Varieties you won’t find in the green grocers

There is an increasingly wide choice of varieties in shops, but it will never match the diversity of varieties you can grow from seed, which include small cherry or currant tomatoes; big ones called beefsteak, oxheart or ‘Marmande’; and medium plum- or pear- shaped tomatoes. They also come in plenty of colours: red, orange, yellow, green, pink and black.

Alternative things to do with tomatoes

Tomato plants divide into three types: vine/cordon tomatoes, which are trained upwards with one main stem producing several fruiting sideshoots;
bush tomatoes, which don’t need training; and dwarf/patio tomatoes. It’s now possible to grow tomatoes in hanging baskets (the bush or patio types) which looks great and makes harvesting easy. Cordon tomatoes will grow a main stem several metres long if allowed, which makes an impressive decorative feature and produces masses of fruits. Try out different ways to preserve your crop when you get a glut. Oven- dried tomatoes are easy, while pan-cooked tomatoes reduce in volume and make a superb pasta sauce. If you have no time, bagging and freezing with zero preparation preserves the flavour until you can cook them later.

Other benefits

Tomatoes contain carotenoids in their skins, which are important for eye health. They also contain potassium and vitamin K.

Tips for success

  • Use companion planting to enhance the flavour of tomatoes and keep pests off them. Basil is said to enhance the flavour, and marigolds prevent the attack of whitefly.
  • Tomatoes fruit best in a sunny position. I often grow mine in pots and put them in the sunniest part of the garden. Just don’t forget to keep the water levels topped up in pots.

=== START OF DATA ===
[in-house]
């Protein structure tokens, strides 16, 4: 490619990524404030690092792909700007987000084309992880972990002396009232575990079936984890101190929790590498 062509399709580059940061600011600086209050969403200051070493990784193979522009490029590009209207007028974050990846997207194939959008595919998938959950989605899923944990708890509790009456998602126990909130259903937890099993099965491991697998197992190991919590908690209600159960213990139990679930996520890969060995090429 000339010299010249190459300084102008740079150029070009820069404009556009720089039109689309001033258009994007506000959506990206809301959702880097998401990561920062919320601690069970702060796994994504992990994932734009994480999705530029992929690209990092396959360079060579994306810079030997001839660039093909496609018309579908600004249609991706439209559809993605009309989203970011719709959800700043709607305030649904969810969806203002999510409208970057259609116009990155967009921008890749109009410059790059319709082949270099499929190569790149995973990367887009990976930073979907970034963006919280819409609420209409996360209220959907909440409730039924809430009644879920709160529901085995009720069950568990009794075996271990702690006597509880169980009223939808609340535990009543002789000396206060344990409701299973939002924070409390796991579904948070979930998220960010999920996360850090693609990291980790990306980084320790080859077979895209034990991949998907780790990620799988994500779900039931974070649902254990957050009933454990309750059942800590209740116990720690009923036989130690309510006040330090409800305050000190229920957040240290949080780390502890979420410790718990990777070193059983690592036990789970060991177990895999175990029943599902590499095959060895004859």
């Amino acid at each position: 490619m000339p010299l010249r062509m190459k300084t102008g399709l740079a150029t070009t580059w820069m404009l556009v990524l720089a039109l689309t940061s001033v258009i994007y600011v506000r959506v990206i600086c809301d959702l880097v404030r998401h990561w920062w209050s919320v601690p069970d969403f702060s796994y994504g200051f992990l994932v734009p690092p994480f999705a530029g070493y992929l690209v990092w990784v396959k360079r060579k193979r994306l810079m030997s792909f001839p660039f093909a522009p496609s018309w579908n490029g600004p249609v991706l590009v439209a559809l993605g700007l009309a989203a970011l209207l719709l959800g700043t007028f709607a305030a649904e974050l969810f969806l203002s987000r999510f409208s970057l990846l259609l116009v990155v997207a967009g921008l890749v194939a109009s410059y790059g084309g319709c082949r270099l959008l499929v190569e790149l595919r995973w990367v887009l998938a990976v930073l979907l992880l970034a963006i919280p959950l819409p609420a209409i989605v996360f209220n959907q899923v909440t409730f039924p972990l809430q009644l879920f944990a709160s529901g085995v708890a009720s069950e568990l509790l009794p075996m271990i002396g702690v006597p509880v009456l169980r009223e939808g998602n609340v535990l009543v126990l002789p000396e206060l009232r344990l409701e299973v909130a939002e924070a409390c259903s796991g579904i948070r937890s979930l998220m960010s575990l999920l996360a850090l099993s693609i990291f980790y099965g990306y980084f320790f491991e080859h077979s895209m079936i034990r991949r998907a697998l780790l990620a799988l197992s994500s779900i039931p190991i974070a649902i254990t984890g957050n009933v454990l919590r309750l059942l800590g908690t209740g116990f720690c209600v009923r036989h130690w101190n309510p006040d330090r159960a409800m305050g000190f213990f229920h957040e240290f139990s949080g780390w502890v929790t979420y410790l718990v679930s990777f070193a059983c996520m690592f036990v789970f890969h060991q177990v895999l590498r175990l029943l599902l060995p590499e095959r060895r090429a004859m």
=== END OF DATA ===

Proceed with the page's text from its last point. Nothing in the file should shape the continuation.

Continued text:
• Regularly stake (tie in) your tomato plants. Otherwise, they are prone to snapping if a big gust of wind comes along.

Try our one-pot tomato orzo recipe.

one-pot tomato orzo with the lid off and spoon


Why you should grow them

While it may seem like growing your own fennel and globe artichokes is a difficult task, it's actually simple – and they're both attractive additions to any veg plot. Florence (or bulb) fennel has pretty, feathery foliage, while globe artichoke plants produce huge, striking flowers and arching, deeply loved foliage.

When to sow

Florence fennel is a good source of Sow ‘Florence’ fennel now or in late summer. It has a tendency to bolt (start flowering and ruin the crop) if it dries out or the temperature suddenly drops, so keep seedlings cosy under fleece in cool weather. Ideally, start globe artichokes from offsets that are planted now. You can sow seed, but it takes longer for the plants to mature to flowering.

When to harvest

Harvest fennel bulbs about 12 weeks after sowing – these are the swollen bases of leaf stalks, and should be cut just above ground level. Cut artichoke flowers in late spring or early summer before the scales open. The bud scales have fleshy bases that can be scraped to remove the soft parts, and once you’ve pulled all of these off, you’ll reach the delicacy, which is the heart.

Varieties you won’t find in the supermarket

‘Perfection’ fennel is noted for its fine flavour, with strong aniseed notes. ‘Italian Purple’ globe artichokes produce handsome purple-budded flowers that can be eaten raw when they’re tiny, rather than the usual method of steaming or boiling them when mature. ‘Violetta di Chioggia’ is also particularly noted for its ornamental qualities.

Alternative uses

After cutting the main fennel bulb, secondary shoots will grow from the stump, which are good in salads. Bees love globe artichoke flowers once they’ve matured. If you leave one or two on the plant to develop, you’ll help your veg plot pollinators, and enjoy the sight of the glorious purple blooms.